Weary Pilgrim – At the Movies, Pt. 2

The ballots for nominations to The Academy of Motion Picture Arts and Sciences, AKA ‘The Academy’, are due January 8th, so all the members have been bingeing on the so- called ‘screeners’, the DVD’s that have been pouring in over the last few weeks. Being a dutiful member of the Academy, I’ve been popping them in the DVD player like slides in a

carousel, along with the odd trip to the theater – so here goes part 2:

­Sicario – this is a truly suspenseful movie about a DEA agent on the Tex­Mex border – stars Amy Ryan, who does more than mail it in. Johann Johannson ( of Iceland!), who won the Oscar last year for best score in The Theory of Everything, does an amazing

score, which is only one reason to see this terrific film – Benecio Del Toro is another – a nail-biter.

­Trumbo – the true story of Dalton Trumbo, a black­listed screenwriter in the 50’s, who continued to write a zillion screenplays under a host of other names, when producers wanted his work without the embarrassment of giving him credit. Helen Mirren, the greatest free ride in Hollywood, chips in as Hedda Hopper, a gossip columnist on his case – worth watching only if you know nothing about the McCarthy hearings and America’s descent into Commie Hell during the post­war years.

­Star Wars, Episode 7­ if you are one of three people reading this who haven’t seen the movie, go ahead and take the plunge – otherwise your neighbors will talk. I gotta say, Harrison Ford is cool once again, and John Williams reminds us that music is a big part of big movies. I, for one, missed the Wookies, so Chewbacca was a welcome sight.

­In the Heart of the Sea – every now and then you get a great story rendered in a great book (same title) that becomes a movie by a great director ( Ron Howard ) with a decent leading man ( Chris Hemsworth ),......and the movie sucks. Why? Well, that’s the downside of movie magic: sometimes the magician pulls a hamster out of the hat instead of a rabbit, and the trick just doesn’t work. This one doesn’t, more’s the pity. Read the book, and then stop there.

­Joy – Big Hype on this one. A so­called True Story about a valiant single Mom who invents a Better Mop.....Jennifer Lawrence plays the Plucky Mom, with De Niro as the Crusty Dad. If you’re in a good mood, and want to feel even better, go see it. If your view of the world is at all cynical, you ain’t gonna like it. Directed by David Russell, it starts out a little quirky, then shifts gears into full Hollywood mode.

­Spotlight – This is the year of History Lessons – it seems every other movie is based on a true story or character – this one is based on both. The story of how the Boston Globe tracked and broke the revelation about the Catholic Church’s refusal to deal with chronic, long­term, and heart­breaking sexual assault of minors is meticulous and not so much thrilling as spine­tingling. Wear a comfortable shirt, because you will be shaking your head a lot.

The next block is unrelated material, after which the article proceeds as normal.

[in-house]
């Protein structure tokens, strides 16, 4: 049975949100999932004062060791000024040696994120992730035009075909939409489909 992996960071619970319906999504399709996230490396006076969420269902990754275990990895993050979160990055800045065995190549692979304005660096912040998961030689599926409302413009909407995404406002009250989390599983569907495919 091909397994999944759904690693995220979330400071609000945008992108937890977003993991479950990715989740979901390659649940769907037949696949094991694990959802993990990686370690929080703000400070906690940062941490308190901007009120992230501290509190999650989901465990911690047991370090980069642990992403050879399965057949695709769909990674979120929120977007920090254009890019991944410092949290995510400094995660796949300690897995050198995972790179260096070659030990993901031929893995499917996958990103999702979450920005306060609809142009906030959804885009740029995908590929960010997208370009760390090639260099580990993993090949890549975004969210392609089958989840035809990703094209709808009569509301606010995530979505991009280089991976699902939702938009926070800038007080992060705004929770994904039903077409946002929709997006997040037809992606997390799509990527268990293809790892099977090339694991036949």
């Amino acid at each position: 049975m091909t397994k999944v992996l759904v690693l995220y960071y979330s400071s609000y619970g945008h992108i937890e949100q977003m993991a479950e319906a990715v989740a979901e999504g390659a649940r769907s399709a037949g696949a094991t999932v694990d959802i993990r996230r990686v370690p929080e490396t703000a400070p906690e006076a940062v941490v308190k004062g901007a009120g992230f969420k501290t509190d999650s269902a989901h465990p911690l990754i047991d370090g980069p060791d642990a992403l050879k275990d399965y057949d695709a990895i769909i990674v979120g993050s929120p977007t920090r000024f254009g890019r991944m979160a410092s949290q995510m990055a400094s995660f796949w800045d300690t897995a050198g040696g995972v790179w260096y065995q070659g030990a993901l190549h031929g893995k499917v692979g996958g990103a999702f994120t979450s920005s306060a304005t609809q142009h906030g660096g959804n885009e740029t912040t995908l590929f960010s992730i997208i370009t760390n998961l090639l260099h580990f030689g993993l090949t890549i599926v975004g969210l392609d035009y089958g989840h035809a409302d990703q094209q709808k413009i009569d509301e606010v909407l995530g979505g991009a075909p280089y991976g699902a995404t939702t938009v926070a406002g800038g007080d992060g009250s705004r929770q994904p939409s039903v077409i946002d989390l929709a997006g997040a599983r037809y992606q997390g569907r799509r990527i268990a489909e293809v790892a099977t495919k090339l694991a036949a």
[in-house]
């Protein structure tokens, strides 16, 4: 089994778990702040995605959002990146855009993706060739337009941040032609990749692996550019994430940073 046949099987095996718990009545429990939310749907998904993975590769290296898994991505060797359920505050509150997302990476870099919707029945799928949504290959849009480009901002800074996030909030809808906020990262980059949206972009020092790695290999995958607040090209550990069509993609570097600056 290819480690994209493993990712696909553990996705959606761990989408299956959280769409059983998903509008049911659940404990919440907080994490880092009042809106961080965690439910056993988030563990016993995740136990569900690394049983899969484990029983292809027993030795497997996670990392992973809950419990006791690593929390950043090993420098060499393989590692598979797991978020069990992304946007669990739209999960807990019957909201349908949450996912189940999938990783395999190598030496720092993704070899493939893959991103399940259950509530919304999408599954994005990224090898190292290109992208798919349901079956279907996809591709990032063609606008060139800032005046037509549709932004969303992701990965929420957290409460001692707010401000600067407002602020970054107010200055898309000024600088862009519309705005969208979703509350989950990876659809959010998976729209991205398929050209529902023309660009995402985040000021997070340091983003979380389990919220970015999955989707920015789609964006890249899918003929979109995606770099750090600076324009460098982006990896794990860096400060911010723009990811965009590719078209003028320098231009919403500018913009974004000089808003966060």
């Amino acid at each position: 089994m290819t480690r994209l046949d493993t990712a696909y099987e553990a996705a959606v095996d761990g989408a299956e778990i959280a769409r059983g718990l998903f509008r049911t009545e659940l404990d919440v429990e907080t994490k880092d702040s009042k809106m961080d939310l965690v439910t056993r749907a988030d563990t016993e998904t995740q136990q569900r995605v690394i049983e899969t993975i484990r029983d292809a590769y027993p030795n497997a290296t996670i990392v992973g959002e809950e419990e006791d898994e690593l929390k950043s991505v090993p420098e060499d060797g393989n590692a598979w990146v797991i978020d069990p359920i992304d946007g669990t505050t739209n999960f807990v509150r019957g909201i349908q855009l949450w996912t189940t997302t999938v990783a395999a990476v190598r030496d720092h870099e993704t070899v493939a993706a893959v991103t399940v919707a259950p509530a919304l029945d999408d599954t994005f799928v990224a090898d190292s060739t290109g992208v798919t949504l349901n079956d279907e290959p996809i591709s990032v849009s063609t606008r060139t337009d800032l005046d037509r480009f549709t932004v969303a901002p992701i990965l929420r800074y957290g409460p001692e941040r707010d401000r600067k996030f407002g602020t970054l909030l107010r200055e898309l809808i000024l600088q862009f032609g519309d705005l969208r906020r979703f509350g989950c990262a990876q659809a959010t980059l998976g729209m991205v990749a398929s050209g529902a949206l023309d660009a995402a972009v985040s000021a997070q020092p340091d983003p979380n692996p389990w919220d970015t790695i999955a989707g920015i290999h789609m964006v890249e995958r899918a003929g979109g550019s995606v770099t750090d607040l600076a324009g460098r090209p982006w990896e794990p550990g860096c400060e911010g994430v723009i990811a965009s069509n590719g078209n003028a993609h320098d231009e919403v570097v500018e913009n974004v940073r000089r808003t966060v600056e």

­Room – There’s a lot of talk about Brie Larson’s performance of a mother who tried to make a life for young son in a one­room prison where she is being held by a monster. That’s all I’m going to tell you, except for this: see this film. It is not without flaws, but it is gripping, suspenseful, and shows that the smaller films often have the greater impact.


Spy – if you want to see a silly movie this season, go see Spy. Melissa McCarthy is one of the best comediennes working today, and a lot of supporting talents ( Jude Law, Jason Staitham, Rose Byrne ) pitch in here to give her straight faces to bounce her one­liners off.

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Spectre – franchises like the 007 Bond films occasionally need a reboot, which means a new star. This would be one of those times. I loved Daniel Craig in his first Bond film, Casino Royale, but each of the next three films got a little weaker – the opening songs sounds manipulative and contrived – consider it a warning.

­Hateful 8 – spoiler alert: it’s gross, violent, vulgar, without redeeming social merit....I could go on, but why? You already knew that. This is Tarantino directing a bunch of character actors, e.g., Sam Jackson, Walt Goggins, Kurt Russell, playing the characters that made them famous. In its favor, there is actually a story that transpires about outlaws, bounty hunters, and the like, so it develops – between gunshots, that is. Long, and kind of like watching a slow airplane crash – hard to take your eyes off of it, but you really wish it hadn’t happened.

­Revenant – Here’s a statement of fact – the director, a Mexican chap named Alejandro González Iñárritu, is one of the best directors working today ( Children of Men, Birdman, etc. ). Which means every movie he does is totally different – in this case, we have a tale set in1823 of wilderness survival by a hunting guide left for dead by his companions. If you watch this at home, tell your neighbors not to dial 911 if they hear screaming from your living room – that’s just you watching one of the most amazing movies you have ever seen – and that’s all I’m telling you.

There are a few left to screen – Carol, The Danish Girl, Creed, for starters – if they get nominated, I’ll tell you about them. All in all, it’s been a decent year for the movies, and there are a few real corkers to see – so HAVE AT IT!

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